Thursday, June 18, 2009

Persons and Censorship

Something that I never really thought about in Proverbs is that the majority of the entire thing is addressed to "sons". I think that when I read the Bible, I get it stuck in my head that somehow the writers wrote it as if they were addressing or going to be addressing a million people... like a bulletin on myspace, or a blog, or a twit. 

Like, yeah! I'm going to write this and it's going to be written and addressed to a large audience and so I've gotta write for the audience that's going to read it. I guess the best way to describe my thought process is selling advertisements. When you're working on ad sales and you write a "personal" email to the artist that says "Hey guys! How are you?" and you make it sound as personal as possible while still reaching a number of people. 

And I don't know why I seem to have it stuck in my head that the Bible is written like that, because it's not. And I didn't even realize that that's how I have it in my head until this morning. Because all these pastors and people always talk about deeply personal the book is, the books are, and I believe that, practically. I mean, hell, I talk about how deeply personal it is all the time. 

I guess what I really mean is that the dudes who wrote it, wrote it because they had a deep passion and burden for what they were saying, and, maybe more importantly, because they loved the persons (and I use "persons" as opposed to "people" for a reason) that they wrote to in a profound way.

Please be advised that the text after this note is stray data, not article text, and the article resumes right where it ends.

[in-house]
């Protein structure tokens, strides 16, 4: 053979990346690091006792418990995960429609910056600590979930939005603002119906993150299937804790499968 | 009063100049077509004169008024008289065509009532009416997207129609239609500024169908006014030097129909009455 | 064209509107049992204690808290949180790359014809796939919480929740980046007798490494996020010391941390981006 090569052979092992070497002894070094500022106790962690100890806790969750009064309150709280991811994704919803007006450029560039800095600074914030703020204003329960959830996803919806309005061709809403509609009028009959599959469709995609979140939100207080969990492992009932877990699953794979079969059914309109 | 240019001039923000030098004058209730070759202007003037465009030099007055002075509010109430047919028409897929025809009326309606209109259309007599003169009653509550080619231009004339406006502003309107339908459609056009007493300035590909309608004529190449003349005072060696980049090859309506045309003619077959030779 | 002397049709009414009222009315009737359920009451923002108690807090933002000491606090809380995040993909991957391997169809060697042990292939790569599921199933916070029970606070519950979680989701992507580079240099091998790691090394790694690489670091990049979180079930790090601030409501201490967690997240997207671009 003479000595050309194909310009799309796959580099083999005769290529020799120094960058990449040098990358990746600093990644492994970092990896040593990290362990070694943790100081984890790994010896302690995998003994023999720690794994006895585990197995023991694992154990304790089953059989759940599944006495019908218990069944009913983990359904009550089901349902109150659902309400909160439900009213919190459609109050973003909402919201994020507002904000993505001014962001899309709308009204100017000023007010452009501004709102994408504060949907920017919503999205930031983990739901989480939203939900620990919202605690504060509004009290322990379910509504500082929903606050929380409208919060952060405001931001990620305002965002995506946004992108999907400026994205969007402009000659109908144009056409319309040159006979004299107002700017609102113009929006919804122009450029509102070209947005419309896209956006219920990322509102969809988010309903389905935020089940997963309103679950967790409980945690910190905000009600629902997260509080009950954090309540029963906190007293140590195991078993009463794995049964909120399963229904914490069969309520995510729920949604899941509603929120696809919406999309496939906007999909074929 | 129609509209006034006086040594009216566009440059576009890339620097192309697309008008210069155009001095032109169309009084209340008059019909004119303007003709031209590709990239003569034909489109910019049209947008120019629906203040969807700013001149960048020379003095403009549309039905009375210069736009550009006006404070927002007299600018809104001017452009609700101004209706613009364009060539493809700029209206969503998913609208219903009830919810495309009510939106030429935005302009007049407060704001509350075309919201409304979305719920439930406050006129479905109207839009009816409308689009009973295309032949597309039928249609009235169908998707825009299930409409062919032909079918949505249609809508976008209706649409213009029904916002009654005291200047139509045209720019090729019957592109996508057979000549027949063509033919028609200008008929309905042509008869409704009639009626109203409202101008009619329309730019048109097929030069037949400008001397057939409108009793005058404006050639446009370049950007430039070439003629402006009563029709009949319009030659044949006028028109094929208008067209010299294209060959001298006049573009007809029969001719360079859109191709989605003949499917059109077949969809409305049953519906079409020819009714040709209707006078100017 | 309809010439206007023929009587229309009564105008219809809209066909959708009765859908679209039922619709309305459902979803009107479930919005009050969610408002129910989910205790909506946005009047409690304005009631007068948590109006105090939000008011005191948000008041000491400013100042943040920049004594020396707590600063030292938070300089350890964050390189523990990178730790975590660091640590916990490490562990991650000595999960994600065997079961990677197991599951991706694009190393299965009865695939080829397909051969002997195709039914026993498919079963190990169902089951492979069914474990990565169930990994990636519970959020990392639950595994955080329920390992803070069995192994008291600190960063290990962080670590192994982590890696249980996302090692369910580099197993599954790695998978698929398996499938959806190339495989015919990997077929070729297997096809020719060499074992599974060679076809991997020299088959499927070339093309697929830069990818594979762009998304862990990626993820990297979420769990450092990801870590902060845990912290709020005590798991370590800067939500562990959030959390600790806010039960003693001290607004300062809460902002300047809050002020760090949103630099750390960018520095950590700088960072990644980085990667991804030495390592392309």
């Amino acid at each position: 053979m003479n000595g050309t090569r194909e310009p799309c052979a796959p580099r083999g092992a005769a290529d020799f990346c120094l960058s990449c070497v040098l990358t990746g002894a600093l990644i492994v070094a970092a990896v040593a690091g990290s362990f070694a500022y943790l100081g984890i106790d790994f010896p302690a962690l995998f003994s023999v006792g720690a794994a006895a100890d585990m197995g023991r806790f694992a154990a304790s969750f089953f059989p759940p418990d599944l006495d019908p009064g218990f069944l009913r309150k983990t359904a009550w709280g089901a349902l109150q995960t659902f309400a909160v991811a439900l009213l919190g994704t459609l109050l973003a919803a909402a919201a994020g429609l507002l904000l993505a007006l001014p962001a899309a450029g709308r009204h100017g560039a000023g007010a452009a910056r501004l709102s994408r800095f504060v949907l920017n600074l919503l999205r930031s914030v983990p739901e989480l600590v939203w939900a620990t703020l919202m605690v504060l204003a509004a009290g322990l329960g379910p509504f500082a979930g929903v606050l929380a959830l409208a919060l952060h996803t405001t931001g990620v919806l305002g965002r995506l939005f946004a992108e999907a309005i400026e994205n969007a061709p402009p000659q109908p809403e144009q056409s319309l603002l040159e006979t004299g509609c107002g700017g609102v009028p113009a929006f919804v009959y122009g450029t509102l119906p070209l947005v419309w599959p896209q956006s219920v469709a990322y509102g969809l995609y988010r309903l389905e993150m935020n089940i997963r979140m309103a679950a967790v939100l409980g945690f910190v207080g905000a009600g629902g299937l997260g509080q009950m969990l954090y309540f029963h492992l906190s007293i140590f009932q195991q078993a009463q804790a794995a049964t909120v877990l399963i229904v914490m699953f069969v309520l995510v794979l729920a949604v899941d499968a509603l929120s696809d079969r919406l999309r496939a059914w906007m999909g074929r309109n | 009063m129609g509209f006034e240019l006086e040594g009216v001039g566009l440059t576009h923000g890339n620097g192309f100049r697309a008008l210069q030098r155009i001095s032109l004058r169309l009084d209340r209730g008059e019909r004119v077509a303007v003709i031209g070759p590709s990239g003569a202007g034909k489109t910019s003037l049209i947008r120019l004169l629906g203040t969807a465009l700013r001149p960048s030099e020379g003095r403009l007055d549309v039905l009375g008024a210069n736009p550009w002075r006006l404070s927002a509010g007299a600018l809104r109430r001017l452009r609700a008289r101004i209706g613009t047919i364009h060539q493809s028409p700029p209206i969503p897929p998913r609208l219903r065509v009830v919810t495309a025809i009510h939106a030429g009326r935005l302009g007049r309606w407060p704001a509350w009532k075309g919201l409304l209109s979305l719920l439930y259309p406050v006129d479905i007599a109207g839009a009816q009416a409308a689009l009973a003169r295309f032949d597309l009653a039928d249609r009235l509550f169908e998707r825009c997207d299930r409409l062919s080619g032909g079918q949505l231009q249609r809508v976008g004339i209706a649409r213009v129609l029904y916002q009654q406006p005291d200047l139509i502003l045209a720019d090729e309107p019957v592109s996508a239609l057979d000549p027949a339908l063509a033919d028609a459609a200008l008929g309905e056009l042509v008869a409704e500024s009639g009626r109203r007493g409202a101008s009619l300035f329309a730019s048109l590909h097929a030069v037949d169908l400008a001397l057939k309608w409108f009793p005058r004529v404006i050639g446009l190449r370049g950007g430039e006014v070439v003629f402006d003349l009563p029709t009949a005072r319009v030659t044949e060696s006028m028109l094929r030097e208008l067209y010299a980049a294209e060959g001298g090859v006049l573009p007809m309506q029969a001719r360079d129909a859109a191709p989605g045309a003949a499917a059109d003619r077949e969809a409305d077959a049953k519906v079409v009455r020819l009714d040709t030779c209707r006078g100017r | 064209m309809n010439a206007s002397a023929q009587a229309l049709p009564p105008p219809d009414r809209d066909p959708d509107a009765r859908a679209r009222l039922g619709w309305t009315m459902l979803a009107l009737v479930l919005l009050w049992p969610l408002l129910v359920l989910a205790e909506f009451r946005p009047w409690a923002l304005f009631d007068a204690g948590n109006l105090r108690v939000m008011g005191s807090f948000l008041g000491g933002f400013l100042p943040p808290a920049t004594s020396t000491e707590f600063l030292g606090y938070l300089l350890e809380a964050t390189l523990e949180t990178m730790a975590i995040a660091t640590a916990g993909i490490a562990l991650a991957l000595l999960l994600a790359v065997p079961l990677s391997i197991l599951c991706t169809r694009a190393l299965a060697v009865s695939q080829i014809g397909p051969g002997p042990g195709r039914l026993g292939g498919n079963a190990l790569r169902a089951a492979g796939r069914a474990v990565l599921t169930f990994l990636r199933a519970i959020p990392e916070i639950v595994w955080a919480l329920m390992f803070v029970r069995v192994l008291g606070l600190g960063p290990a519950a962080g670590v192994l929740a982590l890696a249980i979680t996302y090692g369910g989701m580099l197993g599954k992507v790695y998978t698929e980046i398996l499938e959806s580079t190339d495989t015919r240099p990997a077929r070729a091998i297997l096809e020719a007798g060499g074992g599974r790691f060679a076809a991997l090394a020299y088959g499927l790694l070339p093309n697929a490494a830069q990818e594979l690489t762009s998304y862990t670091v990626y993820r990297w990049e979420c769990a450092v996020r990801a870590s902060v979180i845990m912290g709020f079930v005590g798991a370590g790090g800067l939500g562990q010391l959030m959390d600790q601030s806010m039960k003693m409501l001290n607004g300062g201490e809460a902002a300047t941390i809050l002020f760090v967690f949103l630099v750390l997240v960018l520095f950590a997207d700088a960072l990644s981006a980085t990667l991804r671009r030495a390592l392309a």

And I realized this because of the first couple of words in the first couple of verses in the book of Proverbs, where David writes the letters that form the word "my son" - and then he goes on to say words like "listen" and like "do" and like "do not" and it's not because David is a jerkoff with a power trip that "wants to tell a whole bunch of people that will probably read his wonderful Godly book someday" - but it's because he loves Solomon, his son, and his other sons, and he wants what's best for him. 

The coolest thing about this realization, for me, is that it brings a sense of personal relationship that has nothing to do with me, but has everything to do with a dad loving his kid, and telling him how to live practically. And it starts to feel like a conversation that my dad would have with me while we stand in the garage and talk about why I started smoking cigarettes. And he tells me that it's good to do certain things and not good to do certain things and he tells me that stuff because he loves me, not because he has an audience. He tells me the things he tells me because he has a deep desire to see me grow up in wisdom and godliness, and because there is a burden on his heart, as a father, as someone that loves someone, and not because I just happen to be standing there and so I might hear him and I might not. 

Maybe that doesn't make sense. Or maybe it makes sense because it's common sense and something that has already clicked with most everybody. I guess I just think it's cool because I've always said that it clicks with me, too, but I don't know if it really ever has.